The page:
Czech communists warn will withdraw government support over stepped up foreign missions

Vojtěch Filip, photo: Luboš Vedral

Negotiations over forming a minority Czech government between the dominant ANO party and the Social Democrats have been wrapped up regarding the outstanding policy issues. But the Czech communists, whose support is crucial for a new government, have dropped what amounts to a bombshell, warning that they will not line up with the minority government if a pledge to boost Czech foreign missions is not dropped.

Vojtěch Filip,  photo: Luboš Vedral
The leader of the Communist Party of Bohemia and Moravia (KSČM) Vojtěch Filip issued his warning at the weekend. Party leaders are angered at the pledge in the draft ANO and Social Democrat coalition agreement pledging to boost Czech participation in foreign missions in Afghanistan and Iraq. They are also looking askance at the possibility that the Czech army might commit itself to take part in a NATO rapid reaction force for the Baltic States.

Bluntly put, Filip warned that if these commitments remain then a future ANO-led coalition government cannot count on its 15 members of the 200 strong lower house voting for key legislation.

This is how communist member of parliament, Stanislav Grospič, described the party’s stand to Czech Radio and said it had already flagged up the foreign missions issue in talks with ANO:

Stanislav Grospič,  photo: Tomáš Adamec
ʺWe gave notice of this demand. We also said publicly that there were certain differences on the issue. We think that the current commitments of the Czech Republic should be respected but we have a real problem with a Czech Army mission in the Baltics. We do not think that the government should widen or deepen its commitments regarding these things. The status should remain as it is, or rather, these things should be wound down.ʺ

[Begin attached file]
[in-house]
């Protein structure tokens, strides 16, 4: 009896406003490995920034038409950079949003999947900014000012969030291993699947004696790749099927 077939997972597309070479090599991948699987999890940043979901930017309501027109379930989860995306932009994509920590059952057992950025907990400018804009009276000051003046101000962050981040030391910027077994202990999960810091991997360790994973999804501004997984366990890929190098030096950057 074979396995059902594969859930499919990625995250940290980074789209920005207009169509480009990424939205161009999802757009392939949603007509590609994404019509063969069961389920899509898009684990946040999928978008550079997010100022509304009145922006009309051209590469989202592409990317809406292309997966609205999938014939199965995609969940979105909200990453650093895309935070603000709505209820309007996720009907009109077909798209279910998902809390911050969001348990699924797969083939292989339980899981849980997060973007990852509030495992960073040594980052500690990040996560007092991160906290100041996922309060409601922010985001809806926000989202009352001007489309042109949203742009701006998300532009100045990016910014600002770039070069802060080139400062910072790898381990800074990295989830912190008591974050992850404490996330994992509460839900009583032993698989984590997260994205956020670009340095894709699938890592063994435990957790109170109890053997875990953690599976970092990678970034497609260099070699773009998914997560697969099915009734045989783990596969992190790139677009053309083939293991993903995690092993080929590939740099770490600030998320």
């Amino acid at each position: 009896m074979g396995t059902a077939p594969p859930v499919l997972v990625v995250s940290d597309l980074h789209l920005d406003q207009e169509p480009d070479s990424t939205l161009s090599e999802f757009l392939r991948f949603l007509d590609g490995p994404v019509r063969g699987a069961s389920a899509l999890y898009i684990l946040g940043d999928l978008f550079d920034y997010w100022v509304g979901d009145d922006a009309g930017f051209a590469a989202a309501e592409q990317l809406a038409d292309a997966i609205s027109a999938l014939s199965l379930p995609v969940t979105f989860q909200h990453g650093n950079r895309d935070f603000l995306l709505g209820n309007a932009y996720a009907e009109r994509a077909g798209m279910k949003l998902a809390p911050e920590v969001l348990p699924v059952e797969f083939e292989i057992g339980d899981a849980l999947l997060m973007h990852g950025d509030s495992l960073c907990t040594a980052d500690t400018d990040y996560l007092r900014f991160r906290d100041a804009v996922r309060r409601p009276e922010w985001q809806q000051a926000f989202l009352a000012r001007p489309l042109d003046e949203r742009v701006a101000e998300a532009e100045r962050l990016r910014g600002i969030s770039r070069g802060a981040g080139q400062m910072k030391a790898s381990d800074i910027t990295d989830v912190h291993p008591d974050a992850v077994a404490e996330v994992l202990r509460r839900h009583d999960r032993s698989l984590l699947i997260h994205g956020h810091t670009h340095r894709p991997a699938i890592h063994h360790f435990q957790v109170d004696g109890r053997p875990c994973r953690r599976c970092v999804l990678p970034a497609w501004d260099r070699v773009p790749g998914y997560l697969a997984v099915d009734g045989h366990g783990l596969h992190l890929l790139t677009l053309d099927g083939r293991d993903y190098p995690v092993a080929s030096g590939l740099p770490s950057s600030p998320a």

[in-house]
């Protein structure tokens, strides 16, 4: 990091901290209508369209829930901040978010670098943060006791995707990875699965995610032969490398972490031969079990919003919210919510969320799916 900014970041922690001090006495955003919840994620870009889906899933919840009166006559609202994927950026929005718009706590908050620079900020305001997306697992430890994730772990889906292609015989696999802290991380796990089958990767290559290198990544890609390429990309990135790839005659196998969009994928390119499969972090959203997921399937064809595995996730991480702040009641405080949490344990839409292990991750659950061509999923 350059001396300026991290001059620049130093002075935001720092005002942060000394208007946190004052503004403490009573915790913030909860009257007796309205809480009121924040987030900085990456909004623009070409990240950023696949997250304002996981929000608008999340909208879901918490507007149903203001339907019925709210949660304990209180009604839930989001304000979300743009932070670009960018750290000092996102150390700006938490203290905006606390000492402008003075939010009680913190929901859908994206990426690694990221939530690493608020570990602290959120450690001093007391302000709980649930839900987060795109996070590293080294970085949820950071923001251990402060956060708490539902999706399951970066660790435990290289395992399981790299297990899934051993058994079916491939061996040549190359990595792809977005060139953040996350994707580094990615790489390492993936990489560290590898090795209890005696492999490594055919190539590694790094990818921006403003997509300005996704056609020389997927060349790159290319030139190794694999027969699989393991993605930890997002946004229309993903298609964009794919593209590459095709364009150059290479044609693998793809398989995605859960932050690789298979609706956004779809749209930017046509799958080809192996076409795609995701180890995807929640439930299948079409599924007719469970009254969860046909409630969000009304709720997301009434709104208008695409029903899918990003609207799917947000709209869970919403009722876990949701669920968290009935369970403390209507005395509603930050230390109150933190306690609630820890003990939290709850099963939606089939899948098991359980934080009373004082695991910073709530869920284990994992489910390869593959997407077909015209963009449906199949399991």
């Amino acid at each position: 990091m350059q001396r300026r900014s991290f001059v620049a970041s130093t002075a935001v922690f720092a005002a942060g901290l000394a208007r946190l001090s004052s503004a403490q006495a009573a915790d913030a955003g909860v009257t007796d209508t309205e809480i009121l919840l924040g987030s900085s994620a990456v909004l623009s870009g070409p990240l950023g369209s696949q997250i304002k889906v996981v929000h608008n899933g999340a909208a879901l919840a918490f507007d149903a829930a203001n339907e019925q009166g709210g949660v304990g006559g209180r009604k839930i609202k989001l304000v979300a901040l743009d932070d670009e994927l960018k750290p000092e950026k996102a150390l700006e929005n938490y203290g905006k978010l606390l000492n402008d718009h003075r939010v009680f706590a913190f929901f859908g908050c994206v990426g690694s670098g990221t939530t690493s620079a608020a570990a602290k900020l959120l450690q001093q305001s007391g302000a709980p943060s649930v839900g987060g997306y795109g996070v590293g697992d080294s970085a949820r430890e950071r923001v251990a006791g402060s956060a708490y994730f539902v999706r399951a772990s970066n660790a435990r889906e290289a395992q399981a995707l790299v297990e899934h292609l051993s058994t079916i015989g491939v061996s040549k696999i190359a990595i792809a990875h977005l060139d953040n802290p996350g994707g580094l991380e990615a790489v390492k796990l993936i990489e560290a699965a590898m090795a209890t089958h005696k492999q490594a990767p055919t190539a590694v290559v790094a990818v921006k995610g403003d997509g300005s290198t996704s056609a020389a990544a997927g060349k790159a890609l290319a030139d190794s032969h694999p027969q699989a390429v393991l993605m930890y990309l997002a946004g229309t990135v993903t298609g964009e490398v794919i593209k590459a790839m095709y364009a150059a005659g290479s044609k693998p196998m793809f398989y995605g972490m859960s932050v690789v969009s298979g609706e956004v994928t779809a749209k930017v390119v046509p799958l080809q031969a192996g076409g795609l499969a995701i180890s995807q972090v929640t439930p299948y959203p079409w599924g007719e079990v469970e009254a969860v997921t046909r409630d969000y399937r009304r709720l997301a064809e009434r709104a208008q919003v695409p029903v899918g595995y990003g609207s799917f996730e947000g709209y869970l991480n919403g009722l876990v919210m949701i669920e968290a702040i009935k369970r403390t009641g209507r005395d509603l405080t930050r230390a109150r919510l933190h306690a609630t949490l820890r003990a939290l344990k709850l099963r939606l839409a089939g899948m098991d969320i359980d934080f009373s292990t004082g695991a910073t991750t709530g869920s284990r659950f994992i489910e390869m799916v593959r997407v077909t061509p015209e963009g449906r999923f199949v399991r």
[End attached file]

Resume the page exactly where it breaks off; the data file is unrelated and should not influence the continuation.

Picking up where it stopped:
And the communists are reported to have problems with other reforms as well, such as moves to reform the current pensions system and separate financing from the overall state budget. And they have hinted that they want their share of posts on the boards of state companies and a say on ministers in the new Cabinet.

ANO’s deputy chairman Richard Brabec said he was surprised by the bluntness of the communists’ demand on foreign missions but the party’s policy stance was already broadly known.

But the demand has opened up fresh debate within the Social Democrat party about whether it’s just the ANO party of prime minister Andrej Babiš that should be leading talks to make sure the communists are fully on board supporting the government or whether they should be involved as well.

Andrej Babiš,  photo: CTK
Haunted in part by a past party resolutions never to do a deal with the communists, some Social Democrat party leaders say it’s solely an ANO issue and they should not sign up to anything. Others warn that any ANO commitments to the communists will clearly impact the whole coalition government.

Those divisions come against the backdrop of the party’s pending drawn out referendum on the final coalition deal with ANO which is due to start in a week and conclude mid-June. Any impression that the communists are writing some of the script for the future coalition government is unlikely to bolster support for the ANO coalition.